1. Hold the Mayo: Guide to a Healthy Patent Application

    Posted on 24.08.18 John Wizeman, on Patent Related Court Rulings, Patent Trends & Activity, Recent News & Articles

    Back in April, the Court of Appeals for the Federal Circuit (CAFC) handed down a split decision that breathes life into an otherwise suffocating Mayo/Alice world.  This case, Vanda Pharmaceuticals Inc. v. West-Ward Pharmaceuticals Int’l Ltd. has been contrasted and compared to the Supreme Court’s original Mayo finding, since both Mayo and Vanda related to drug dosing and involved a law of nature. However, the comparison ends there, as the underlying patent in Vanda was deemed subject matter eligible, whereas the patent in Mayo was not. The Mayo decision, in conjunction with the Alice decision of course, led to the creation of the current two-step patent eligibility test that has proven difficult to consistently apply. Three key differences likely led to the divergence between the Vanda and Mayo decisions:  (i) the focus of the innovation, (ii) the actual method steps recited, and (iii) the clarity in presenting the result of the application of the method. Furthermore, the USPTO recently issued a guidance memorandum analyzing the decision.

    Read Full
  2. Protecting Pharmaceuticals at the Intersection of Patent and Regulatory Law

    Posted on 14.03.18 John Wizeman, on Articles, Biotech/Pharma, Recent News & Articles

    Over three decades ago, the United States Congress passed the Drug Price Competition and Patent Term Restoration Act[1]. This piece of legislation, known as the Hatch-Waxman Act, tackled the difficult task of protecting pharmaceutical innovator intellectual property while ultimately providing increased competition and decreased cost to consumers through accessible generic drugs. This legislative task was accomplished with two pieces of intersecting laws:  (i) the patent provisions under 35 USC which provide for up to five additional years of patent term extension and (ii) the drug exclusivity provisions under 21 USC 355 which provide certain regulatory and marketing exclusivity periods upon drug approval.  The intersection of these patent and regulatory/marketing exclusivity periods provide innovator drug developers with a net exclusivity period. Given the immense monetary and time investment for developing new drugs, maximizing this net exclusivity should be a major focus of patent practitioners in the pharmaceutical field. By maximizing this net exclusivity, innovator drug developers can recoup their investment, as well as provide a stable foundation and incentive for continued drug discovery. To understand how to maximize this window, those involved need to understand the important role this intersection of patent and regulatory law holds.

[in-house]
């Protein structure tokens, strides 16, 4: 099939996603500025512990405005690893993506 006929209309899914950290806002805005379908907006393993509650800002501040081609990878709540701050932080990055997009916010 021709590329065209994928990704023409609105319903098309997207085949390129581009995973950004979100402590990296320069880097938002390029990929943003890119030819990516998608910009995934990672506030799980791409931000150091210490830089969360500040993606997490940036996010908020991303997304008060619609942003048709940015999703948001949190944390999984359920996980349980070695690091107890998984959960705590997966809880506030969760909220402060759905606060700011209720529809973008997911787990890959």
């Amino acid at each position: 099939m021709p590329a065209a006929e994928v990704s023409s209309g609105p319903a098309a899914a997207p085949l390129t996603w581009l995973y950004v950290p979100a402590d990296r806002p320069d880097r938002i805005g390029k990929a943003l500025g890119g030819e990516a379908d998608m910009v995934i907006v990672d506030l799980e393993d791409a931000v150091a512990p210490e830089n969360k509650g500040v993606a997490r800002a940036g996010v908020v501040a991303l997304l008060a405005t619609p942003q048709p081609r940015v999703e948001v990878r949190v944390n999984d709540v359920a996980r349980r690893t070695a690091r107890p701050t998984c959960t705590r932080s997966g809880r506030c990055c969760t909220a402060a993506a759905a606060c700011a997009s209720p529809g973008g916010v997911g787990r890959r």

Read Full
  3. Diagnosing Patent Subject Matter Eligibility

    Posted on 14.12.17 John Wizeman, on Articles, Patent Related Court Rulings, Patent Trends & Activity

    Clarity on patent subject matter eligibility is still being sought five years after Mayo[1] and three years after Alice[2]. Further adding to the confusion is the fact that discoveries in diagnostics, despite their apparent importance to the biomedical sciences, have been repeatedly determined as ineligible subject matter under 35 USC § 101. The two step Alice/Mayo test has increased the percentage of invalid patents, and the decision by the Supreme Court to deny certiorari in the case of Ariosa vs. Sequenom[3] in 2016 means we are unlikely to see a reversal of this trend in the near future. Inventors are still finding it challenging to implement the current guidelines toward a successful diagnostics patent grant.  In this piece we provide perspective from a 2016 Federal Circuit decision that provides some over-looked hints for moving forward with inventions relating to diagnostics.

    Read Full